“The Japanese were using their cellphones to watch TV, navigate with GPS, download music, make movies, pay bills, and check their emails years before American consumers were doing the same. Japan also had touch screen phones 8 years earlier than iPhone — the Pioneer J-PE01,” Michael Fitzpatrick reports for Fortune. “And yet it is no surprise that Apple’s iPhone was the best-selling phone in Japan last year. After over a decade of trouncing any foreign handset looks and talent wise, Japan’s legendary ‘ketai’ are been given the heave-ho in favor of foreign models.”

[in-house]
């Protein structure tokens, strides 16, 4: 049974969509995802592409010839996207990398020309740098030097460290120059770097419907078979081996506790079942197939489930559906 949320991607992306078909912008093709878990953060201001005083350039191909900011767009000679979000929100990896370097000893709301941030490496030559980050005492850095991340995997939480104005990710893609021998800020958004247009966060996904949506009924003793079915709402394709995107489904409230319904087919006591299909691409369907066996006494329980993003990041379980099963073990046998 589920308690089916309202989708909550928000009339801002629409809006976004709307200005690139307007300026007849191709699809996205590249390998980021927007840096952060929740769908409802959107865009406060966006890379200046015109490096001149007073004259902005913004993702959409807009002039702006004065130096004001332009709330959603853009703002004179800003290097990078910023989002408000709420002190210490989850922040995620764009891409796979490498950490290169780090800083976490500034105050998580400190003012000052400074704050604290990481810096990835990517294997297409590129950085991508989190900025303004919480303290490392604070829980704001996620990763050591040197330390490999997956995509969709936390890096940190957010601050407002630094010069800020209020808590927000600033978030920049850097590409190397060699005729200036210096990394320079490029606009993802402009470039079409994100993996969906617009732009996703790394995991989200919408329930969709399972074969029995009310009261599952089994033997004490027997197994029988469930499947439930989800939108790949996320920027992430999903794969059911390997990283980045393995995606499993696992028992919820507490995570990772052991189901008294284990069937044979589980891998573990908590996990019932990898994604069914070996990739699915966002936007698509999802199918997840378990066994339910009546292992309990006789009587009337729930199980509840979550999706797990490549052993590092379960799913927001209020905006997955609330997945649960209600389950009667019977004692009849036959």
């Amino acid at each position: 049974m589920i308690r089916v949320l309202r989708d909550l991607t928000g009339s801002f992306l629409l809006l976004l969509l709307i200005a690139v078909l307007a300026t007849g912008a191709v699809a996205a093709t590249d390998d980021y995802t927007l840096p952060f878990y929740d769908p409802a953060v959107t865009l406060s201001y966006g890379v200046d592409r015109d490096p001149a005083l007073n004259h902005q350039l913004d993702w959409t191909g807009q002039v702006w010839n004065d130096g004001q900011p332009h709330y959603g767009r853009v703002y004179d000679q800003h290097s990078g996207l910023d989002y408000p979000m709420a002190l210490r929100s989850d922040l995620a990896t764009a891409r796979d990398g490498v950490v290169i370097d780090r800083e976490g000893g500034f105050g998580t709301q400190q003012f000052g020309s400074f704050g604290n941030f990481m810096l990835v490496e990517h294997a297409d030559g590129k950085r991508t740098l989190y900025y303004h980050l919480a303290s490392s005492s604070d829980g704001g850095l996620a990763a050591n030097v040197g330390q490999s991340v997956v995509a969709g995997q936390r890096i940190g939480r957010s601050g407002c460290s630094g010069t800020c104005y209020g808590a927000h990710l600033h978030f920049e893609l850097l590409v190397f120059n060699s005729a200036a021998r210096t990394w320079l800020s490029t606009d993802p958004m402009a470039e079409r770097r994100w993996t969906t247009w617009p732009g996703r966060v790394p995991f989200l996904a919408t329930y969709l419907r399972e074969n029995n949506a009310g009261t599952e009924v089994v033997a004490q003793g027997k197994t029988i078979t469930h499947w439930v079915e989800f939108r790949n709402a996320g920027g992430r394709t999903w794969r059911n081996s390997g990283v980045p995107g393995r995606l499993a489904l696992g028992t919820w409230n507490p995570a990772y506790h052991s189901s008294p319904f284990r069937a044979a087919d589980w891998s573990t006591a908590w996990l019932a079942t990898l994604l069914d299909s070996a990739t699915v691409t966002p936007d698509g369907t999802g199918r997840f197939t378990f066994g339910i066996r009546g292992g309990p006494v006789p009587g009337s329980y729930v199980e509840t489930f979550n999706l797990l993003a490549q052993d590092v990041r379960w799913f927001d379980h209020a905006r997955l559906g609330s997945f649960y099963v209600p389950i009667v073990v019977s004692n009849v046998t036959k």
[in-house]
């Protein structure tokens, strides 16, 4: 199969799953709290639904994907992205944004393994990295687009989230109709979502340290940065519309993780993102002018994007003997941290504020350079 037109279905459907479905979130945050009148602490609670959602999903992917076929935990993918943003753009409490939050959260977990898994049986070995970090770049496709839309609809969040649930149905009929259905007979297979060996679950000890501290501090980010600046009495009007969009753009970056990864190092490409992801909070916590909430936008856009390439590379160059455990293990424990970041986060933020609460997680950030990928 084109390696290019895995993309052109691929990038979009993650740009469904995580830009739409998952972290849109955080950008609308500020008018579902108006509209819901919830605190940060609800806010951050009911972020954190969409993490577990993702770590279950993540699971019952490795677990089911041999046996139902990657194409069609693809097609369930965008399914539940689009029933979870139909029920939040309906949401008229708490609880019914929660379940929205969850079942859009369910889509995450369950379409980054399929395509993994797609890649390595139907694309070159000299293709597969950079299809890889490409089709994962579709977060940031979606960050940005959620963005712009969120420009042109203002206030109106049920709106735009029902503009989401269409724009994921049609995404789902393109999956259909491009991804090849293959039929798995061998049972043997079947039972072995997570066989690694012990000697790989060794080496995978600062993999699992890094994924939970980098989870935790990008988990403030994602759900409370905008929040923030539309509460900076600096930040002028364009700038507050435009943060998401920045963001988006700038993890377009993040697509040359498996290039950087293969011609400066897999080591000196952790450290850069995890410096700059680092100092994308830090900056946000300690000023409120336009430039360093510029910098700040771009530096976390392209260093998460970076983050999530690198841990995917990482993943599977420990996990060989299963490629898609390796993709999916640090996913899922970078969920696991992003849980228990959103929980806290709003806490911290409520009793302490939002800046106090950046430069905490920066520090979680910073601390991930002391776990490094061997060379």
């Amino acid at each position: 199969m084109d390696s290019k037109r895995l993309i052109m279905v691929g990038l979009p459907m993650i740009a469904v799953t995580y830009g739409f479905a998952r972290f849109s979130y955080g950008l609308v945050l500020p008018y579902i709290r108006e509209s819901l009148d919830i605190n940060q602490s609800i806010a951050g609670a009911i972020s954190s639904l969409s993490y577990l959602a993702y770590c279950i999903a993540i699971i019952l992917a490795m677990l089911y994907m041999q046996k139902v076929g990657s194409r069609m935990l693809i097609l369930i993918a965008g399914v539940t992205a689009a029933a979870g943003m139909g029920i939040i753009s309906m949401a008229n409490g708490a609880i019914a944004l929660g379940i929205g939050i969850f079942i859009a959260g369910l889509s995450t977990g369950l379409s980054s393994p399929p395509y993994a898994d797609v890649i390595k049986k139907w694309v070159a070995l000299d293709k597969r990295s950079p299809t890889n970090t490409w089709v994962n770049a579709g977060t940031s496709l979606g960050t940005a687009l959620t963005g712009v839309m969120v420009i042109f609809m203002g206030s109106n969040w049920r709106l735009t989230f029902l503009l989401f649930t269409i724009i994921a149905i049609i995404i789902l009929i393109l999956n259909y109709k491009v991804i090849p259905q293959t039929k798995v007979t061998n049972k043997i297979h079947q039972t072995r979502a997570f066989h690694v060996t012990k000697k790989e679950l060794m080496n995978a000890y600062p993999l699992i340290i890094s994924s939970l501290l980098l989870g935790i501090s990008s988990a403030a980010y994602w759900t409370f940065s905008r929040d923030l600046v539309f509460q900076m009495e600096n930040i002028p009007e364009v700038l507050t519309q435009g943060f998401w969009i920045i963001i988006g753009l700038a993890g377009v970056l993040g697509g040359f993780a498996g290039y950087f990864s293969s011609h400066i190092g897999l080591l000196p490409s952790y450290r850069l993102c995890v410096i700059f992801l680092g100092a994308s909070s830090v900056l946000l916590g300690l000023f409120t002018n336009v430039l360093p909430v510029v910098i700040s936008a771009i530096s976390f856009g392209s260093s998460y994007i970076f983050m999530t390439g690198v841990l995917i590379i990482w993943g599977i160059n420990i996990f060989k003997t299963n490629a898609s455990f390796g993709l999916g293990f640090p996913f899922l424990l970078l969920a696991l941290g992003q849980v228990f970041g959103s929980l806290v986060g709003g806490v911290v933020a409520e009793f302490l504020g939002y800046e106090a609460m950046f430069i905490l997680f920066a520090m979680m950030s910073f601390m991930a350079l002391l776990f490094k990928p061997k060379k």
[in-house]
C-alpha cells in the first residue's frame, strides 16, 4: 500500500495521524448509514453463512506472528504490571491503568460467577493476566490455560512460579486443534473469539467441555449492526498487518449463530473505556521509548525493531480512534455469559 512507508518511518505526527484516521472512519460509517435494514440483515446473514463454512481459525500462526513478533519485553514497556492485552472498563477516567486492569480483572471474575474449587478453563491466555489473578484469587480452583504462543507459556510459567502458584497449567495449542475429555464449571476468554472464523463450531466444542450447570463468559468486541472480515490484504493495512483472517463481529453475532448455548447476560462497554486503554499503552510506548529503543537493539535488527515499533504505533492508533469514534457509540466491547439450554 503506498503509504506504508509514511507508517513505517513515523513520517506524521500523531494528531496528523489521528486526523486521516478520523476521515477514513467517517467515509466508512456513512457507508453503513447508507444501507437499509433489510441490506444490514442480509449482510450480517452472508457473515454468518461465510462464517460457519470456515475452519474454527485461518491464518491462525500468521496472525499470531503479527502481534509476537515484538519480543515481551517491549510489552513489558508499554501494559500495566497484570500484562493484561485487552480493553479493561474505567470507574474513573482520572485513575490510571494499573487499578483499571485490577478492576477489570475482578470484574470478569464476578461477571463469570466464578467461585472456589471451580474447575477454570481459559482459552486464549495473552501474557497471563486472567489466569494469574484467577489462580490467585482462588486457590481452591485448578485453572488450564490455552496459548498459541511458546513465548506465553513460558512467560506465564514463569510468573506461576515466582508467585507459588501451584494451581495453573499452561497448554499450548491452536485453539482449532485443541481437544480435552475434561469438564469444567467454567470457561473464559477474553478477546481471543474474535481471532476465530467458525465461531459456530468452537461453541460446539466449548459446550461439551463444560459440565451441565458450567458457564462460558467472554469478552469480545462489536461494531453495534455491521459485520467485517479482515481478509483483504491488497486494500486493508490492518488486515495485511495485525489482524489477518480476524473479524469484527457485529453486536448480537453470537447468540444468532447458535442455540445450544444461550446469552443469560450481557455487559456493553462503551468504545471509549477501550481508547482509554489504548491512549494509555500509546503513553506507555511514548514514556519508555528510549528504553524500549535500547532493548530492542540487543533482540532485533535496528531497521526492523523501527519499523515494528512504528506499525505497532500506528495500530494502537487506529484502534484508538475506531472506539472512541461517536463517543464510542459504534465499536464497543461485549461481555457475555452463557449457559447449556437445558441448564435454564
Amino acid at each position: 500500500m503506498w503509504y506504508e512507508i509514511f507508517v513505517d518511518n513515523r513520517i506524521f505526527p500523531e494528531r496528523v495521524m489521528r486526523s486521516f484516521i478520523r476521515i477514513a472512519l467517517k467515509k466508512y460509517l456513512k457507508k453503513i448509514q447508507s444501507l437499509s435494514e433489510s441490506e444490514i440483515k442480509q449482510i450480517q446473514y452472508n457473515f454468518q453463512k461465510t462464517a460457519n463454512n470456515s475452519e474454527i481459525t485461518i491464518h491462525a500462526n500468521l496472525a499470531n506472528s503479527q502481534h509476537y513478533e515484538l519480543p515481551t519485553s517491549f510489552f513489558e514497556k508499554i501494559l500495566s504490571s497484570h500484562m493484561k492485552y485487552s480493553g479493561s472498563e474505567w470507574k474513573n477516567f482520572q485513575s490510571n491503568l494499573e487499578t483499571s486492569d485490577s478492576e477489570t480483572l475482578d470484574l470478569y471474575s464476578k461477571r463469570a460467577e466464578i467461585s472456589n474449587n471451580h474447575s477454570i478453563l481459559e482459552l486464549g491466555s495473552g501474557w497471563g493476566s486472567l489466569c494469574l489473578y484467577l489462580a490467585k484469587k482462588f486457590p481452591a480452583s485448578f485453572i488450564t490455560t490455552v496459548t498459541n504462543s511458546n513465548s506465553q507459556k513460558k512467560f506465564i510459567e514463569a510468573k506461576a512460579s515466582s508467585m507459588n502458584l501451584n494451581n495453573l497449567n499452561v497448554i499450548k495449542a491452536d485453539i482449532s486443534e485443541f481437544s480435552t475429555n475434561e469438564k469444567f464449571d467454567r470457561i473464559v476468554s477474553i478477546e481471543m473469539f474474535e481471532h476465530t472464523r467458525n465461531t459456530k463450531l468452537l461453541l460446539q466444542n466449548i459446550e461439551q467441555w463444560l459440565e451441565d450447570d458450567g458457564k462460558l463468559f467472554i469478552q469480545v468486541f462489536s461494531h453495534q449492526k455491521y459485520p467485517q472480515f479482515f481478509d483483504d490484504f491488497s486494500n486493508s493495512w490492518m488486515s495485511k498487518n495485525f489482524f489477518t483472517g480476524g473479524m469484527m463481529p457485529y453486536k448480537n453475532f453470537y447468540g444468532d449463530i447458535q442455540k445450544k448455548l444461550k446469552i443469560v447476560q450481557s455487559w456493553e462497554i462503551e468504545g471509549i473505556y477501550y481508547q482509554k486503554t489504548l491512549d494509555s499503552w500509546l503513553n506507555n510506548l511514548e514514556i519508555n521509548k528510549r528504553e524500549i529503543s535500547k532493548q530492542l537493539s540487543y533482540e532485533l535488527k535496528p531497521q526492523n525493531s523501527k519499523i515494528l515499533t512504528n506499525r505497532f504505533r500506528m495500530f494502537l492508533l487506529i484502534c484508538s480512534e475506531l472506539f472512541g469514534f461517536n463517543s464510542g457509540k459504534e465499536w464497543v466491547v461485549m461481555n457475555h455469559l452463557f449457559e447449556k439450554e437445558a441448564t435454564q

“According to IDC Japan, the iPhone was number one best seller for 2012 in both handsets and smartphones. Quite a feat for a phone that the country’s ketai-watchers and industry leaders said would fall at the start,” Fitzpatrick reports. “Apple now has 15% market share putting it ahead of Japan’s Sharp and Fujitsu who both enjoy 14% of the market according to IDC. Japan’s top mobile provider, NTT Docomo, which does not carry the iPhone, hit back by promoting mostly foreign-made smartphones like Samsung’s Galaxy.”

“What happened? Japanese mobile phone guru Nobuyuki Hayashi believes there are three main reasons Japan has fallen out of love with its own handset makers,” Fitzpatrick reports. “First, he says, you have to understand what a colossal and unexpected hit the iPhone was with Japanese women.”

Read more in the full article here.